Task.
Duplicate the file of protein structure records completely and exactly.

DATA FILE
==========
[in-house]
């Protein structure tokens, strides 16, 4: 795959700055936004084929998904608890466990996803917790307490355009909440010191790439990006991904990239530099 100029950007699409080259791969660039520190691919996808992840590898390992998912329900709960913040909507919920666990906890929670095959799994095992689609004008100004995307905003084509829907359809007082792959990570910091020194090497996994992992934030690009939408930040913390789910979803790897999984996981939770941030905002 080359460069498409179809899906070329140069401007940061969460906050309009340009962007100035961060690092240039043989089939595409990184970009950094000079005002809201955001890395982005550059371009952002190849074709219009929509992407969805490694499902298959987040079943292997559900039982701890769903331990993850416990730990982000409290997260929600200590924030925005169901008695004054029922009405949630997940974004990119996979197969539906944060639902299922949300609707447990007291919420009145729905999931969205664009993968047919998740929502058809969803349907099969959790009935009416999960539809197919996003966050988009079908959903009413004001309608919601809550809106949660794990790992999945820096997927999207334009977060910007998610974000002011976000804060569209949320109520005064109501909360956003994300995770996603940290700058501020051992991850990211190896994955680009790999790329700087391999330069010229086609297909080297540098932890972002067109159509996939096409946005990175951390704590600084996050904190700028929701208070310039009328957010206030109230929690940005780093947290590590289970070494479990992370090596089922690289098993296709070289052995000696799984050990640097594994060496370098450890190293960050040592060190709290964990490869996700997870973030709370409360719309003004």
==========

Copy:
[in-house]
């Protein structure tokens, strides 16, 4: 795959700055936004084929998904608890466990996803917790307490355009909440010191790439990006991904990239530099 100029950007699409080259791969660039520190691919996808992840590898390992998912329900709960913040909507919920666990906890929670095959799994095992689609004008100004995307905003084509829907359809007082792959990570910091020194090497996994992992934030690009939408930040913390789910979803790897999984996981939770941030905002 080359460069498409179809899906070329140069401007940061969460906050309009340009962007100035961060690092240039043989089939595409990184970009950094000079005002809201955001890395982005550059371009952002190849074709219009929509992407969805490694499902298959987040079943292997559900039982701890769903331990993850416990730990982000409290997260929600200590924030925005169901008695004054029922009405949630997940974004990119996979197969539906944060639902299922949300609707447990007291919420009145729905999931969205664009993968047919998740929502058809969803349907099969959790009935009416999960539809197919996003966050988009079908959903009413004001309608919601809550809106949660794990790992999945820096997927999207334009977060910007998610974000002011976000804060569209949320109520005064109501909360956003994300995770996603940290700058501020051992991850990211190896994955680009790999790329700087391999330069010229086609297909080297540098932890972002067109159509996939096409946005990175951390704590600084996050904190700028929701208070310039009328957010206030109230929690940005780093947290590590289970070494479990992370090596089922690289098993296709070289052995000696799984050990640097594994060496370098450890190293960050040592060190709290964990490869996700997870973030709370409360719309003004």